From the delicate, dancing piano plinks of its intro to the final bars of its booming crescendo, this worshipful song is more seductive than a KGB spy. The first Bond theme not to share the name of the film in which it appears (The Spy Who Loved Me), ‘Nobody Does It Better’ is a world away from its vocalist Carly Simon's other big hit (the ultra-caustic ‘You're So Vain’) and has been covered by artists as diverse as Radiohead and Alan Partridge.

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‘Live and Let Die’ by Paul McCartney & Wings (1973)
© United Artists Corporation/Danjaq LLC

5. ‘Live and Let Die’ by Paul McCartney & Wings (1973)

The blaxploitation genre was a major influence on the 1973 film Live and Let Die, so a Shaft-style funk track for the opening credits would have made a lot of sense. Instead the producers phoned Paul McCartney, who read Ian Fleming’s novel then wrote his schizophrenic pomp-rock suite the same day. Cycling through classic McCartney balladry, racing symphonic rock and cod-reggae, ‘Live and Let Die’ manages (just like Roger Moore’s Bond) to be both thrilling and ludicrous. 

‘Diamonds Are Forever’ by Shirley Bassey (1971)

4. ‘Diamonds Are Forever’ by Shirley Bassey (1971)

Shirley Bassey’s second best Bond theme (the less said about Moonraker the better), ‘Diamonds Are Forever’ has had a strange afterlife: Kanye sampled it on ‘Diamonds from Sierra Leone’ and Arctic Monkeys have covered it live. But the original is the best: John Barry’s surprisingly funky orchestration, Don Black’s innuendo-heavy lyrics and Dame Shirley’s belting vocals work in perfect synch as she gets her mouth around the hardest and longest-lasting substance known to womankind. Hey, we never said it was subtle. 

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‘Skyfall’ by Adele (2012)
© Francois Duhamel

3. ‘Skyfall’ by Adele (2012)

In 2011, it felt like everything Adele touched turned to gold. Her chart competition had been dispatched with all the merciless precision of a razor-rimmed bowler hat. So it was no surprise when, a year later, the north London warbler was chosen to soundtrack 007’s fiftieth birthday (on screen, at least). The result was a Bond anorak’s dream: both a nod to the franchise's illustrious past – the Barry-esque orchestral swells, the Bassey-esque vocals – and a song with its own haunting, troubled identity. In other words: an instant classic. Though does ‘Skyfall’ really rhyme with, er, ‘crumballs’?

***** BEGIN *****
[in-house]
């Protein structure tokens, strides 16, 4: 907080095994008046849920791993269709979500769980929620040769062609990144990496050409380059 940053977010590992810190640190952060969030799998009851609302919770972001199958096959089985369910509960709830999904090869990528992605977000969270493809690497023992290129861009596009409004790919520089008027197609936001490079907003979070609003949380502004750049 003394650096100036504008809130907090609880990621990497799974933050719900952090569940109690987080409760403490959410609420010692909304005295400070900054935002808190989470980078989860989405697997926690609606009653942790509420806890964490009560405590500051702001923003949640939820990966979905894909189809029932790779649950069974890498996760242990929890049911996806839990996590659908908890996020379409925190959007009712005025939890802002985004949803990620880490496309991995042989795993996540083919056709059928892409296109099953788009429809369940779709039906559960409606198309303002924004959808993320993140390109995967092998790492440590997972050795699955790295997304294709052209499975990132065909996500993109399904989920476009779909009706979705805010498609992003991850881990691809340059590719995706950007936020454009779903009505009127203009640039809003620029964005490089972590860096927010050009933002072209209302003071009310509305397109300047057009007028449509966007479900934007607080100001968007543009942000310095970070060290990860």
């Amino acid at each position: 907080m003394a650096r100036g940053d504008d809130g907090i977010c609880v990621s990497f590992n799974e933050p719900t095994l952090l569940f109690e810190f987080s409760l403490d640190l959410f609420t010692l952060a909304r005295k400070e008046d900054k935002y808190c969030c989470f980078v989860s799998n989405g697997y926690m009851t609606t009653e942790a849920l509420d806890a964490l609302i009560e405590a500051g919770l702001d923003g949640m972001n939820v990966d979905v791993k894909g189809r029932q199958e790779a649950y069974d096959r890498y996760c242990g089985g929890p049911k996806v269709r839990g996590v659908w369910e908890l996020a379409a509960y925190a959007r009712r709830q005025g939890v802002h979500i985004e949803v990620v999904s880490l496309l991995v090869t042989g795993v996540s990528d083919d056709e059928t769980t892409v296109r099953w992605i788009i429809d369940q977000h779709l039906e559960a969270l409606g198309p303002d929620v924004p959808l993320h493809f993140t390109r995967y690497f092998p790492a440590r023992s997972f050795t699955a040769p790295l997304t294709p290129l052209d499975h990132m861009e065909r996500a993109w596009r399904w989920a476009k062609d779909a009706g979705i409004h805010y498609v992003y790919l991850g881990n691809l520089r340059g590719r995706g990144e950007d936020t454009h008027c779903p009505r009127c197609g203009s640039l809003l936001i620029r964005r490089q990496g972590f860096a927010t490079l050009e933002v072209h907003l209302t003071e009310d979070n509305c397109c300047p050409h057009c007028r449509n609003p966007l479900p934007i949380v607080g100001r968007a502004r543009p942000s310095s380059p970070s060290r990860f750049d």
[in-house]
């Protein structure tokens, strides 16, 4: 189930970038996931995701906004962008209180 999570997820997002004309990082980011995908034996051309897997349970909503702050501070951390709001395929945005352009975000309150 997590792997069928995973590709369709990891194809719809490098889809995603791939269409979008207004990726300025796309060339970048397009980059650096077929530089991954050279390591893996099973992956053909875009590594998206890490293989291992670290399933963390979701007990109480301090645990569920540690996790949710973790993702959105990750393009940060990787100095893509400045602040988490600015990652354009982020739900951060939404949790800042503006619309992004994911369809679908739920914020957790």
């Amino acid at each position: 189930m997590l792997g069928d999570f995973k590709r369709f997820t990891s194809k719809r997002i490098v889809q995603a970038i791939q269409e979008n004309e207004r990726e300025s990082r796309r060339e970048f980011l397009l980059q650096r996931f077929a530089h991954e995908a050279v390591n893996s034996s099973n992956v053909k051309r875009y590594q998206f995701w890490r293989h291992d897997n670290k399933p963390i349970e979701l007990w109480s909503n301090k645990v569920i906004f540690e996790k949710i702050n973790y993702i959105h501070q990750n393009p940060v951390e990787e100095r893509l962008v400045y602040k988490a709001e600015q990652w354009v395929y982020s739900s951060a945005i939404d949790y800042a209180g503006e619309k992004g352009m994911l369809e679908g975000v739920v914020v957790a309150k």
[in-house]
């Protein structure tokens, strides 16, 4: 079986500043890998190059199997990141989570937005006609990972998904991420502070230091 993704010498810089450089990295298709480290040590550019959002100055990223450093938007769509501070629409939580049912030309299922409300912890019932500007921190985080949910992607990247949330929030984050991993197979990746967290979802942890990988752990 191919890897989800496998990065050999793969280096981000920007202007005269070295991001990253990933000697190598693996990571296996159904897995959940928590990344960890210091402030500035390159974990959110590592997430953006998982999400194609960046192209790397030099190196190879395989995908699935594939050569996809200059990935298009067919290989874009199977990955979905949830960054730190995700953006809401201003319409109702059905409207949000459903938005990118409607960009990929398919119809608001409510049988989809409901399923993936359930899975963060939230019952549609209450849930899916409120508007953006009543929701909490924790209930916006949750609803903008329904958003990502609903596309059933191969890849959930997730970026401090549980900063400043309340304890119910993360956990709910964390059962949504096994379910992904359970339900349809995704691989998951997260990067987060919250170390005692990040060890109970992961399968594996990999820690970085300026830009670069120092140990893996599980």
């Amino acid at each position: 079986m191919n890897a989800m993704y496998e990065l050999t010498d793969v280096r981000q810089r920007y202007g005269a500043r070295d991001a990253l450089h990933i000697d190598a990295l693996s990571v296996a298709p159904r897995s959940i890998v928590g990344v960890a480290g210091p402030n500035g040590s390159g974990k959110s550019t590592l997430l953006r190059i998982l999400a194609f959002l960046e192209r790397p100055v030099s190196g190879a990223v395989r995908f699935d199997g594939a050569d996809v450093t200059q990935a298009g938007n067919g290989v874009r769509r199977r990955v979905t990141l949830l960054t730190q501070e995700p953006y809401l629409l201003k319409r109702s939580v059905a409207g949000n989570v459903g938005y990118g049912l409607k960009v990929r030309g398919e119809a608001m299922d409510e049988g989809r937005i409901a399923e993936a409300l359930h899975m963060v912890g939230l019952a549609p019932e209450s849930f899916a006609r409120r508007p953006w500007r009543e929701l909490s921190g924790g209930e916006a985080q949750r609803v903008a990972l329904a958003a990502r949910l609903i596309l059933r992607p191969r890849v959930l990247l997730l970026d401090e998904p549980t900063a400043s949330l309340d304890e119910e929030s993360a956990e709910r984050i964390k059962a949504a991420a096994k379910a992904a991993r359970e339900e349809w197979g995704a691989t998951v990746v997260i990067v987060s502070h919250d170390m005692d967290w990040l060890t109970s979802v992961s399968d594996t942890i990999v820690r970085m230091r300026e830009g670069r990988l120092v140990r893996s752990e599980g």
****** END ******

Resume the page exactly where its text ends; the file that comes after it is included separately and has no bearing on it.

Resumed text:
‘You Only Live Twice’ by Nancy Sinatra (1967)

2. ‘You Only Live Twice’ by Nancy Sinatra (1967)

Long before YOLO, there was YOLT. John Barry’s gorgeous string refrain reaches out and pulls you in straight away, but it’s Nancy Sinatra’s delivery of Leslie Bricusse’s yearning lyrics that makes ‘You Only Live Twice’ special. Her famous dad turned down the chance to sing the theme, nominating Nancy instead; she was so nervous that she took over 30 vocal takes. The end result is something pure and almost naïve, but with a darkness that lurks under the surface like a supervillain’s HQ under a Japanese volcano.

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‘Goldfinger’ by Shirley Bassey (1964)

1. ‘Goldfinger’ by Shirley Bassey (1964)

What can you say? ‘Goldfinger’ is simply the quintessential Bond theme. Introduced bombastically with rasping, almost violent brass, it’s the interplay between two former lovers – Shirley Bassey and John Barry – that makes it glitter. Barry’s melodic mess-around with the signature three-chord Bond motif is characteristically brilliant, while Bassey’s performance is simply spellbinding. That long note at the end was such a reach that she even had to remove her brassiere. Like we said: quintessentially Bond.